Entergy seeks to recover $4.6 million in legal fees from state of Vermont

Entergy Corp. has filed a motion with the U.S. District Court to recover $4.6 million in legal fees for its lawsuit against the state.

The Louisiana company prevailed in federal court on Jan. 20 when Judge J. Garvan Murtha struck down two state laws that required Entergy to seek approval from the Legislature to continue operating Vermont Yankee Nuclear Power Plant past its 40-year anniversary and to store high-level nuclear waste at the plant site.

The state has 30 days to appeal the decision.

In the filing on Feb. 3, Entergy said that it is entitled to an award of attorneys' fees because it also prevailed on its claim under the Commerce Clause.

Chanel Lagarde, spokesman for Entergy, said in a written statement that “the law allows for the prevailing party to seek recovery of attorney's fees.”

“We believe this is the appropriate next step for our company in this case where we were compelled to challenge several Vermont state laws that we believed were unconstitutional and were in fact found to be unconstitutional,” Lagarde said.

Vermont Attorney General William Sorrell said he expected Entergy to request attorneys' fees.

“I was certain it would be all of seven figures, I just didn't know how far into seven figures it would be,” Sorrell said. “It's a little higher than I thought.”

Sorrell said “they threw a lot of legal horsepower at us, they went into the record extensively, and they charged New York City rates.”

Entergy hired Kathleen Sullivan, the dean of Stanford Law School, to litigate the case. Sullivan was on the short list of candidates for Obama's recent Supreme Court appointment, and she has been described as “one of the most trusted advocates before the United States Supreme Court.”

Sullivan unearthed a detailed record in which she said lawmakers made references to safety as justification for a decision to deny Entergy a permit to continue operating the 40-year-old nuclear plant for an additional 20 years.

States can't regulate the safety of a plant under federal law; safety is the purview of the Nuclear Regulatory Commission.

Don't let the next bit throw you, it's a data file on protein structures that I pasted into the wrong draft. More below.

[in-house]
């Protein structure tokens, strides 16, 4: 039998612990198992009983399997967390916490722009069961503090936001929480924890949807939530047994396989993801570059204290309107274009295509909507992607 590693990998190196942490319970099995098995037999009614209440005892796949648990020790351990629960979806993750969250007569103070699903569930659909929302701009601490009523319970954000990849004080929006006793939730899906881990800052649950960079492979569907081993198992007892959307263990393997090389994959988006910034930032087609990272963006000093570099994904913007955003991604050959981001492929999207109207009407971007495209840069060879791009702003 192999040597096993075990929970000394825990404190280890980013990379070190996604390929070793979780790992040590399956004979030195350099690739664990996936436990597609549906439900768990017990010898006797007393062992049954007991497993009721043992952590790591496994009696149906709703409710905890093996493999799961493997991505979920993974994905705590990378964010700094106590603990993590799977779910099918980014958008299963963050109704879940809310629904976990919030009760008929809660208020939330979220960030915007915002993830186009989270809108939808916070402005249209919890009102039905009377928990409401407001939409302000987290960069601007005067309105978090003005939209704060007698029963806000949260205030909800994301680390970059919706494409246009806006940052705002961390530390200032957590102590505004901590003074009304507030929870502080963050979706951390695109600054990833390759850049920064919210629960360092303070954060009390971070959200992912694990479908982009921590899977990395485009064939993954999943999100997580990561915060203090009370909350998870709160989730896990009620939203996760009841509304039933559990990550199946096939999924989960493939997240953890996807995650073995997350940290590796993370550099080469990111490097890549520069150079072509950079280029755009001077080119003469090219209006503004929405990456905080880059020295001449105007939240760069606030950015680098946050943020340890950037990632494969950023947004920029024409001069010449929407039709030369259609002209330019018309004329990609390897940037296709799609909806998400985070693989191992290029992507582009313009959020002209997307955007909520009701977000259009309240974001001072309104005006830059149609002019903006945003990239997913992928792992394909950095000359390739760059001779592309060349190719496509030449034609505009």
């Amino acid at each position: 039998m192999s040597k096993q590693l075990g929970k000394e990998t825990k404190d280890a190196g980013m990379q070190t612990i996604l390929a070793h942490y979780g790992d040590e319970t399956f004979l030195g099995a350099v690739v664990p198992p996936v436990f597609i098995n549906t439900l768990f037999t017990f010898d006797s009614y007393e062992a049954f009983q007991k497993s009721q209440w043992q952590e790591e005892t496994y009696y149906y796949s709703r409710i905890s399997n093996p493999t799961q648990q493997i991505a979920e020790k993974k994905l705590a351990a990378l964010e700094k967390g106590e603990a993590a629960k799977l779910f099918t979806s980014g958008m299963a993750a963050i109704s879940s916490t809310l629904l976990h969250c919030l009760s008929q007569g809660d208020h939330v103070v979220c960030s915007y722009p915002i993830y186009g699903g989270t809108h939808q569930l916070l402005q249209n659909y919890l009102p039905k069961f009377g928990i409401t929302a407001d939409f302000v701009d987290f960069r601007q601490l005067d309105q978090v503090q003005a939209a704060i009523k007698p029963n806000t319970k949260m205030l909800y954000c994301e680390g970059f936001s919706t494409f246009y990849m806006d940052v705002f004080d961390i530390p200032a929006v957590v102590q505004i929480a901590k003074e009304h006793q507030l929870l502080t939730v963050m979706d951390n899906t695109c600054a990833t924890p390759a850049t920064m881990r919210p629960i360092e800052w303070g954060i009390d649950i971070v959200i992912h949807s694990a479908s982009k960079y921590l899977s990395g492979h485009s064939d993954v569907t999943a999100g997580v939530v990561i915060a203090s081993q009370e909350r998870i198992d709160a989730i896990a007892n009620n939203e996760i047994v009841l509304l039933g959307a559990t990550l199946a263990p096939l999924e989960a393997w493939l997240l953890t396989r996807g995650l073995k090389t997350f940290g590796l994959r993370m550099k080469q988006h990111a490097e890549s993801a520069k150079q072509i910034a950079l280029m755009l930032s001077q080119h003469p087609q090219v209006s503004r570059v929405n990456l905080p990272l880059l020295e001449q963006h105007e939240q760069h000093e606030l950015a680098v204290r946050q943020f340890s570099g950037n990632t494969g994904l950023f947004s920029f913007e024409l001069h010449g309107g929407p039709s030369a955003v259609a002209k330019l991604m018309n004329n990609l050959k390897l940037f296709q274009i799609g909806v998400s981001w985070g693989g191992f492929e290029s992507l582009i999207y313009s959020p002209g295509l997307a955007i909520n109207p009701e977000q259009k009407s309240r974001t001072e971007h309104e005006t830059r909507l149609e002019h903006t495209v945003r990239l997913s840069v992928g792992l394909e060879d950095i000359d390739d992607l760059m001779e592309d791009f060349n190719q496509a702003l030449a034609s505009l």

Sorrell said his office can question whether the lawyers' hourly rates and the amount of time they spent on the case was reasonable. Entergy can't claim relief for any legal work related to the questions about the reliability of the nuclear plant, he said.

It's not unusual for litigants to go through a mediation process and retain experts to review attorneys' fees, according to Sorrell.

“It's not that they get to say this is what you give us,” Sorrell said. “There's a lot of lawyering to be done on a request of this magnitude.”

“This is a long way from over,” he said.

Sorrell pointed to the prescription data mining case as an example of how the state has negotiated with other litigants. The state lost the case against IMS, a drug data mining company, last summer in proceedings before the U.S. Supreme Court.

The attorney general said he couldn't reveal how much IMS is requesting for attorneys' fees, but he said the state is negotiating with the company to reach a settlement. The state has already settled with one of the litigants in the case, Pharma, an advocacy group affiliated with IMS, for about $1.75 million.

Will Entergy's $4.6 million request affect Sorrell's decision to appeal? “Not really,” he said.

“Some have speculated that we would be intimidated by the amount not to go further with an appeal,” Sorrell said. “Others have said it reinforces the reasonableness of an appeal because if the decision is overturned we don't pay a dime. We'll look at the appeal on its own merits.”

Cheryl Hanna, a professor at Vermont Law School and an expert on constitutional law and the U.S. Supreme Court, said the judge ruled that the state of Vermont violated Entergy's constitutional rights and that entitles Entergy to legal fees.

“As a general rule, we allow that,” Hanna said. “We want to give incentives to enforce constitutional rights even when there is no money involved.”

Vermont doesn't have to pay damages, she said, but “we allow for requests for attorneys' fees so that lawyers will take these [constitutional rights] cases.” Hanna said fees are requested for a wide range of cases, whether the litigants are inmates or multi-million-dollar corporations.

“Unless the state prevails on all counts, we will probably end up paying for Entergy's lawyers,” she said. “We don't get a discount rate because we're in Vermont. The court will force us to pay New York rates.”

Last year, the Shumlin administration pushed for a “billback” provision that requires Entergy to pay the state's legal fees. Sorrell advised the Legislature to move ahead with the change in statute, which would make Entergy Corp. liable for the state's legal expenses, including responses to public records requests and the preparation of litigation in the case.

Whether the court would honor this provision, in light of the judge's dismissal of the state's authority in matters of pre-emption, is an open question.

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